[30] While I can accept that the requirement to take reasonable care may be informed by the likelihood of people coming onto the premises and being exposed to the danger, I do not think that that helps the pursuer in the present case. I reject the submission that steps should have been taken to exclude the pursuer, or others, from the site. An occupier is only required to take reasonable care. In addition to the likelihood of people coming onto the premises, what is reasonable will depend upon, among other things, the seriousness of the risk posed by the danger on the premises. The question of what precautions require to be taken requires to be decided in the light of common sense having regard to all the circumstances: M'Glone v British Railways Board, per Lord Pearce at p.17. If the danger was posed by a piece of machinery with moving parts, or was a danger of serious injury or death, then it might well be that the steps required of an occupier would involve putting up some barrier to entry to the site, or fencing off the machinery, even if the danger was easily avoided by the exercise of ordinary care by a person entering on the premises. But, in the present case, not only was the danger easily avoided by the exercise of ordinary care, but the risks, if any, posed by the danger were small. At the worst, a person might trip or slip on a plank or some uneven surface. In such circumstances, it would clearly be sufficient for the occupier to put up a notice warning of the danger and emphasising the need to take care. But, if the hazard is apparent, what would be achieved by such a notice? Here, any danger posed by the plank walkway was obvious. Wet planks may be slippery. A notice is not required to point that out. Such dangers, if they be dangers, send out their own warning. The pursuer observed that the plank looked slippery. What more would a notice have told him? Accordingly, I reject the submission that the defender was required, in the exercise of any duty under the Act to take reasonable care, to exclude people from the site or to put up a notice warning of whatever danger was posed by the plank walkway.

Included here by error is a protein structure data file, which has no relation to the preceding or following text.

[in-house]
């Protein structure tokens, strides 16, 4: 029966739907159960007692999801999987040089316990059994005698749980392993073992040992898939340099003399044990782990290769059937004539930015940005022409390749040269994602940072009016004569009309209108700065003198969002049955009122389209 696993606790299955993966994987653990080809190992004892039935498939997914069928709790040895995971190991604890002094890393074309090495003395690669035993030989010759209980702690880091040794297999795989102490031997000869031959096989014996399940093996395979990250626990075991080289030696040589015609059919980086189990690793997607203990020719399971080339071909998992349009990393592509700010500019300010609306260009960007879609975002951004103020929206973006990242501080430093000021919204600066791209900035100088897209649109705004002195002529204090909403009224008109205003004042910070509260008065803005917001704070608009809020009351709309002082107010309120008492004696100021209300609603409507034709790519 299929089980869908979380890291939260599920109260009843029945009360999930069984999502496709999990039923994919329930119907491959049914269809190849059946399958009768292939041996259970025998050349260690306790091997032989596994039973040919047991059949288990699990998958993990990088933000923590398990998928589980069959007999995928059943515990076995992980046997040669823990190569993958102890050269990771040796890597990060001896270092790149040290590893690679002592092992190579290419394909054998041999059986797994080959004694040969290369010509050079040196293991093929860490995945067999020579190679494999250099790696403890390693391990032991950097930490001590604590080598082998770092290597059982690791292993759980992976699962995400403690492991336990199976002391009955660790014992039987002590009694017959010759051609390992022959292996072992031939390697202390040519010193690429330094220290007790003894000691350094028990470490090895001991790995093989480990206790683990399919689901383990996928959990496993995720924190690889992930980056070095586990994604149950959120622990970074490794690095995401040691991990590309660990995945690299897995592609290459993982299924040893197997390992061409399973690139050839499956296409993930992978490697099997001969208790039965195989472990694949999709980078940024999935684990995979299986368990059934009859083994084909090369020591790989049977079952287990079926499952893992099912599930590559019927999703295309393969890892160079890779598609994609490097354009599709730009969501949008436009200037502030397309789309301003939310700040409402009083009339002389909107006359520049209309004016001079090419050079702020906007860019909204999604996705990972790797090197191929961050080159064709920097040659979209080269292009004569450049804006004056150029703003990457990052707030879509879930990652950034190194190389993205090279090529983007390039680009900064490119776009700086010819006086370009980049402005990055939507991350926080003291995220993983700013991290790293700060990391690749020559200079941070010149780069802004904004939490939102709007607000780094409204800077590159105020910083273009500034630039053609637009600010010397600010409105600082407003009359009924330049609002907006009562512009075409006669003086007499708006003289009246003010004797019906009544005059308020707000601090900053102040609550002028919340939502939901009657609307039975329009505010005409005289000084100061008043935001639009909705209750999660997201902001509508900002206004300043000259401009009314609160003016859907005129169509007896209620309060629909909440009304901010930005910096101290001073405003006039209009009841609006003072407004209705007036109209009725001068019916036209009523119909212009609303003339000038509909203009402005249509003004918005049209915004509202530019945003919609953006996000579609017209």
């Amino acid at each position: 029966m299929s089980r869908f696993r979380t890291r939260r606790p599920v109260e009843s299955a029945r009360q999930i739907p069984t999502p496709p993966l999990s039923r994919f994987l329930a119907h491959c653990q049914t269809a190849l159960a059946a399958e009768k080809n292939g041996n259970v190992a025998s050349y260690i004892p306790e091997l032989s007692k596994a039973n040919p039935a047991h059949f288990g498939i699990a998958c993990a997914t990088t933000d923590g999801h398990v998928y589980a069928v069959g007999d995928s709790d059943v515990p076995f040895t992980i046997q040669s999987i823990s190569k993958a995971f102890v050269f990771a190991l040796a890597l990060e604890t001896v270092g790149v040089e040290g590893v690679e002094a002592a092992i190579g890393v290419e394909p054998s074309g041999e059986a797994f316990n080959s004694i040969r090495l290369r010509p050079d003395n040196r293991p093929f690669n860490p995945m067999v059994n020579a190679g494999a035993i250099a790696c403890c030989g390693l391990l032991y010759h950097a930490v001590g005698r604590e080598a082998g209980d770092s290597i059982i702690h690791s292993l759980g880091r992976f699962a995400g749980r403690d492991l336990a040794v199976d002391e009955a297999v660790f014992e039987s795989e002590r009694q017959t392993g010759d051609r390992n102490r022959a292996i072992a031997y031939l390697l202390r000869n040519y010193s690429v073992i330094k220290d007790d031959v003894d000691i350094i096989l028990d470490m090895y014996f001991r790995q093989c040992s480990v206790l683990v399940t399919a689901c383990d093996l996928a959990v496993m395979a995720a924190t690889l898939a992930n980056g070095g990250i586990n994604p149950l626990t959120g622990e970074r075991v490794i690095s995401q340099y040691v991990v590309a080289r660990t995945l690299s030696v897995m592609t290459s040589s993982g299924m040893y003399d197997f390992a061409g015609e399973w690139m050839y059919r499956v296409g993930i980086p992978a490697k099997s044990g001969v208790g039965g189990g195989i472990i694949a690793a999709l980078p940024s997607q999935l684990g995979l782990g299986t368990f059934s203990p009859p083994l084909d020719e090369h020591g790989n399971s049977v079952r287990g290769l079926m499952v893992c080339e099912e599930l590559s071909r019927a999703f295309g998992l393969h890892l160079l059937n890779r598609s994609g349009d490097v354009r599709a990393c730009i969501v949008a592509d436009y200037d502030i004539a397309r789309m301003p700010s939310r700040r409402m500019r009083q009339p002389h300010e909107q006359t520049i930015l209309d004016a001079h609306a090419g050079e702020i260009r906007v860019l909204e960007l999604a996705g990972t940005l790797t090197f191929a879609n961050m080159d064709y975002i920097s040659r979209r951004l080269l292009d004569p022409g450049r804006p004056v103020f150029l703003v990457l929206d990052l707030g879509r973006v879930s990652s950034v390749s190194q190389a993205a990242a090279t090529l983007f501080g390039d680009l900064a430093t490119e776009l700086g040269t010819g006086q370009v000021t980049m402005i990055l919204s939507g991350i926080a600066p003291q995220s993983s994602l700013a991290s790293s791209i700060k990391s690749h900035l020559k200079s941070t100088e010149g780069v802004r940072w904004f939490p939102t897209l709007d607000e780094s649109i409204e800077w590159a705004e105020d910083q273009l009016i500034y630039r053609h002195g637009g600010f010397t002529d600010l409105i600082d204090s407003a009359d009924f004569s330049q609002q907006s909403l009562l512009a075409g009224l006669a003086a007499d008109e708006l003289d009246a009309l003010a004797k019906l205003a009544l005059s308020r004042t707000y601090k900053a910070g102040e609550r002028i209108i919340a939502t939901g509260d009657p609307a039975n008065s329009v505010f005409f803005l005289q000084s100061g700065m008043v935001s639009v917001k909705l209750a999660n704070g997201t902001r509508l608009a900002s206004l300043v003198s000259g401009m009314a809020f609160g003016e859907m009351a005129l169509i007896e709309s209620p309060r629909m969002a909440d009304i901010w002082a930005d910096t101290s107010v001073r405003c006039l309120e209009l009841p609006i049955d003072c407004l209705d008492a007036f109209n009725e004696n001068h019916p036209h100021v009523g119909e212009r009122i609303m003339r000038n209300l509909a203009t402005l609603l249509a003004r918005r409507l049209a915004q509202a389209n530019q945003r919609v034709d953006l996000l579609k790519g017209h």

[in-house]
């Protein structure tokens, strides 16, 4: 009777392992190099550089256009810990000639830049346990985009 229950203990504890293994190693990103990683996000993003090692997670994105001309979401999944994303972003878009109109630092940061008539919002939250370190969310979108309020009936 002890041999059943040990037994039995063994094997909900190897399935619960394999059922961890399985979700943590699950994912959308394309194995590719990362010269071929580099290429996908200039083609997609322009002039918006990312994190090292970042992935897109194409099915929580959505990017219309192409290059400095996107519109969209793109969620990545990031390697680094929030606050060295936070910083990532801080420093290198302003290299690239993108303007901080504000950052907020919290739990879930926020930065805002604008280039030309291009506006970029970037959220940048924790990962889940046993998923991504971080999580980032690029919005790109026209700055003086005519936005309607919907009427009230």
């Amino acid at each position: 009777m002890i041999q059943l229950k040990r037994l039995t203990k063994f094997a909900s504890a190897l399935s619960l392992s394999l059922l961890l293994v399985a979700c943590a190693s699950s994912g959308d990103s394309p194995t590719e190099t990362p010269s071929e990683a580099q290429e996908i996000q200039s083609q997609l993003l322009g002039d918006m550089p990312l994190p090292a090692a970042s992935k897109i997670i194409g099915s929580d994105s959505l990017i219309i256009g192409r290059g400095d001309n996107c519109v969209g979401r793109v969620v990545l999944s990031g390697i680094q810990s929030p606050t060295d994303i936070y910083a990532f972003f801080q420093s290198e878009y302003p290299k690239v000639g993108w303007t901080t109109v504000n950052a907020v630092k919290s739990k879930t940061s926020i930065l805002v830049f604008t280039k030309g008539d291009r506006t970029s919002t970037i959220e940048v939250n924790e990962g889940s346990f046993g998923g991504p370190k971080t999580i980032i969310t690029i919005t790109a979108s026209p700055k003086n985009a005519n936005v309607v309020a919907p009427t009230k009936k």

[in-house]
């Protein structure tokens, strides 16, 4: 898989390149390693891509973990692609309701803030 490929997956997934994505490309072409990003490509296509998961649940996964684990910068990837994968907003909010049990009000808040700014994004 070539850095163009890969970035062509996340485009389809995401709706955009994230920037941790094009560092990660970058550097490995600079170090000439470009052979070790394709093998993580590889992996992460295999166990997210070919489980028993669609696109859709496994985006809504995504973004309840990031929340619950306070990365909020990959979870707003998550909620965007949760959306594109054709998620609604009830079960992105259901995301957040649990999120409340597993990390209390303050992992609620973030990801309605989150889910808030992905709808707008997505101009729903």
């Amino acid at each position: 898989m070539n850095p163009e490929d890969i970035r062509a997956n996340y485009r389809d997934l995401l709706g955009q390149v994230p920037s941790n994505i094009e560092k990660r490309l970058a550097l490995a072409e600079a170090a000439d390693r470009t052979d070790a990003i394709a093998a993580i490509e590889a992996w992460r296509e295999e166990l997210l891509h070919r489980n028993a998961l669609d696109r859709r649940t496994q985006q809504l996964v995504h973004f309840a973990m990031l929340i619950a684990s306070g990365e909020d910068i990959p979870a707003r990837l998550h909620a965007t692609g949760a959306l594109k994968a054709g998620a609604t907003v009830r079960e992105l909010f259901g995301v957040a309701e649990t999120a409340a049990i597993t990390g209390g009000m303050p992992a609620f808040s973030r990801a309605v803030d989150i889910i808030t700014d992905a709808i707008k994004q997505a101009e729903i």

[31] Ms Davie argued, under reference in particular to Ferguson v Welsh (supra), that in the exercise of reasonable care the defender was entitled to rely upon the contractor taking the appropriate steps. I have no reason to believe that the contractor was not competent or conscious of his health and safety obligations, if I may call them such. And I accept that the defender would not be liable for injury caused to one of the contractor's employees by some failure in working practice. How could the defender have any control of that? But the position is different when it comes to steps which required to be taken on this site to protect third parties entering the site from danger. Had it been necessary in the exercise of reasonable care to put up a barrier or a gate, the defender would have been able to ask the contractor to do it, and to check whether it had been done. Similarly if a notice was required, the defender could have asked the contractor to put one up, or do it herself. In both cases, it would have been open to the defender to request the contractor to take the appropriate steps. But it would also have been within her power to check whether the necessary steps had been taken, and to complain if they had not been taken. Whether she could then have done anything if the contractor had failed in his duties is, to my mind, on margin separating liability from non-liability. But the present case is far removed from that margin. In the present case the defender knew or could have known whether appropriate steps had been taken and could have raised the matter with the contractors. So far as concerns putting up a notice, she could have done it herself. That is sufficient in this case to exclude a defence based on the employment of a contractor.

[32] Nonetheless, both because the wet plank did not constitute a danger, and because, even if it did, there was no requirement on the defender to exclude people from the site or give warning of the risks, I hold that the pursuer's claim fails.